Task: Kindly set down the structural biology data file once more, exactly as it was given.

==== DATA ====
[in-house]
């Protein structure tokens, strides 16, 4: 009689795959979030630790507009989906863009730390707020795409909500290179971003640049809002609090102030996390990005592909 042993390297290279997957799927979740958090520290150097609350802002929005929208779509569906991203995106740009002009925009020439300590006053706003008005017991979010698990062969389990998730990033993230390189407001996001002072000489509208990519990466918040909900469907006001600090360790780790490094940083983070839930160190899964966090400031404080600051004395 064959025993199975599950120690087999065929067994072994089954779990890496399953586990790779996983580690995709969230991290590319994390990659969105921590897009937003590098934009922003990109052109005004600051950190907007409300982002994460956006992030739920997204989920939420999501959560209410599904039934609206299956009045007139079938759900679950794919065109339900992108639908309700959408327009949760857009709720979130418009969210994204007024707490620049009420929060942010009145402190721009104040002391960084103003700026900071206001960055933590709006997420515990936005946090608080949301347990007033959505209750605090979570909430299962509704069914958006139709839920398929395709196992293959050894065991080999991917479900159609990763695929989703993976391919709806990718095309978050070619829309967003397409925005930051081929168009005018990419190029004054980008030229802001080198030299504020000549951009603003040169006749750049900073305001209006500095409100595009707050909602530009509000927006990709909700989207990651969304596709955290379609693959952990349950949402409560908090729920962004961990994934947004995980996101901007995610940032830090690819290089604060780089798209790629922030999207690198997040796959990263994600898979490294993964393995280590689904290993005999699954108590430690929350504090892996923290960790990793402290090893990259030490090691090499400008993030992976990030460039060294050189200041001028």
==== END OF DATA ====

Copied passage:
[in-house]
């Protein structure tokens, strides 16, 4: 009689795959979030630790507009989906863009730390707020795409909500290179971003640049809002609090102030996390990005592909 042993390297290279997957799927979740958090520290150097609350802002929005929208779509569906991203995106740009002009925009020439300590006053706003008005017991979010698990062969389990998730990033993230390189407001996001002072000489509208990519990466918040909900469907006001600090360790780790490094940083983070839930160190899964966090400031404080600051004395 064959025993199975599950120690087999065929067994072994089954779990890496399953586990790779996983580690995709969230991290590319994390990659969105921590897009937003590098934009922003990109052109005004600051950190907007409300982002994460956006992030739920997204989920939420999501959560209410599904039934609206299956009045007139079938759900679950794919065109339900992108639908309700959408327009949760857009709720979130418009969210994204007024707490620049009420929060942010009145402190721009104040002391960084103003700026900071206001960055933590709006997420515990936005946090608080949301347990007033959505209750605090979570909430299962509704069914958006139709839920398929395709196992293959050894065991080999991917479900159609990763695929989703993976391919709806990718095309978050070619829309967003397409925005930051081929168009005018990419190029004054980008030229802001080198030299504020000549951009603003040169006749750049900073305001209006500095409100595009707050909602530009509000927006990709909700989207990651969304596709955290379609693959952990349950949402409560908090729920962004961990994934947004995980996101901007995610940032830090690819290089604060780089798209790629922030999207690198997040796959990263994600898979490294993964393995280590689904290993005999699954108590430690929350504090892996923290960790990793402290090893990259030490090691090499400008993030992976990030460039060294050189200041001028």